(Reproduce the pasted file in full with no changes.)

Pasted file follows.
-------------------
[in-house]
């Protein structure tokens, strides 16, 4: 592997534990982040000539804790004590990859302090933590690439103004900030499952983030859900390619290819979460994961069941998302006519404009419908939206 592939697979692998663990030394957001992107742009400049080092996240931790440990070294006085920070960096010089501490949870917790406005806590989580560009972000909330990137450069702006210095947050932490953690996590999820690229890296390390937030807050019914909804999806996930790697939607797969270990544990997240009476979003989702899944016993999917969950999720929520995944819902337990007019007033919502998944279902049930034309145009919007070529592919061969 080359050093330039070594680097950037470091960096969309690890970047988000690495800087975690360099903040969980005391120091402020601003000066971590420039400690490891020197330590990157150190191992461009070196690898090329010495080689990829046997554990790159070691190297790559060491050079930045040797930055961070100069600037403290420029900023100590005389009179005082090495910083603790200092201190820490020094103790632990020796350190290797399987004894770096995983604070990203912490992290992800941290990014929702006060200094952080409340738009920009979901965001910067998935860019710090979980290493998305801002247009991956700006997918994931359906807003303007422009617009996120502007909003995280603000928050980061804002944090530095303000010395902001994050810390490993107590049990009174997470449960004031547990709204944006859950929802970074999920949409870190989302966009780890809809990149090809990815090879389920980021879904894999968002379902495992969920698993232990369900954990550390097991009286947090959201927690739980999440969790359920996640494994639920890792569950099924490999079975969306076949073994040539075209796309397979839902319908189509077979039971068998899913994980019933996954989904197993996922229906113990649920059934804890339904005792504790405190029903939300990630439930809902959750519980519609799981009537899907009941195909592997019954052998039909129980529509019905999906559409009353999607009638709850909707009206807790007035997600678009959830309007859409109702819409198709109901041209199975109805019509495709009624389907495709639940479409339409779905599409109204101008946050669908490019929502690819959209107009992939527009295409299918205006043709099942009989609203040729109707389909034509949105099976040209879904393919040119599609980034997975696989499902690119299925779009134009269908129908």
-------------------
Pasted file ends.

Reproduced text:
[in-house]
């Protein structure tokens, strides 16, 4: 592997534990982040000539804790004590990859302090933590690439103004900030499952983030859900390619290819979460994961069941998302006519404009419908939206 592939697979692998663990030394957001992107742009400049080092996240931790440990070294006085920070960096010089501490949870917790406005806590989580560009972000909330990137450069702006210095947050932490953690996590999820690229890296390390937030807050019914909804999806996930790697939607797969270990544990997240009476979003989702899944016993999917969950999720929520995944819902337990007019007033919502998944279902049930034309145009919007070529592919061969 080359050093330039070594680097950037470091960096969309690890970047988000690495800087975690360099903040969980005391120091402020601003000066971590420039400690490891020197330590990157150190191992461009070196690898090329010495080689990829046997554990790159070691190297790559060491050079930045040797930055961070100069600037403290420029900023100590005389009179005082090495910083603790200092201190820490020094103790632990020796350190290797399987004894770096995983604070990203912490992290992800941290990014929702006060200094952080409340738009920009979901965001910067998935860019710090979980290493998305801002247009991956700006997918994931359906807003303007422009617009996120502007909003995280603000928050980061804002944090530095303000010395902001994050810390490993107590049990009174997470449960004031547990709204944006859950929802970074999920949409870190989302966009780890809809990149090809990815090879389920980021879904894999968002379902495992969920698993232990369900954990550390097991009286947090959201927690739980999440969790359920996640494994639920890792569950099924490999079975969306076949073994040539075209796309397979839902319908189509077979039971068998899913994980019933996954989904197993996922229906113990649920059934804890339904005792504790405190029903939300990630439930809902959750519980519609799981009537899907009941195909592997019954052998039909129980529509019905999906559409009353999607009638709850909707009206807790007035997600678009959830309007859409109702819409198709109901041209199975109805019509495709009624389907495709639940479409339409779905599409109204101008946050669908490019929502690819959209107009992939527009295409299918205006043709099942009989609203040729109707389909034509949105099976040209879904393919040119599609980034997975696989499902690119299925779009134009269908129908």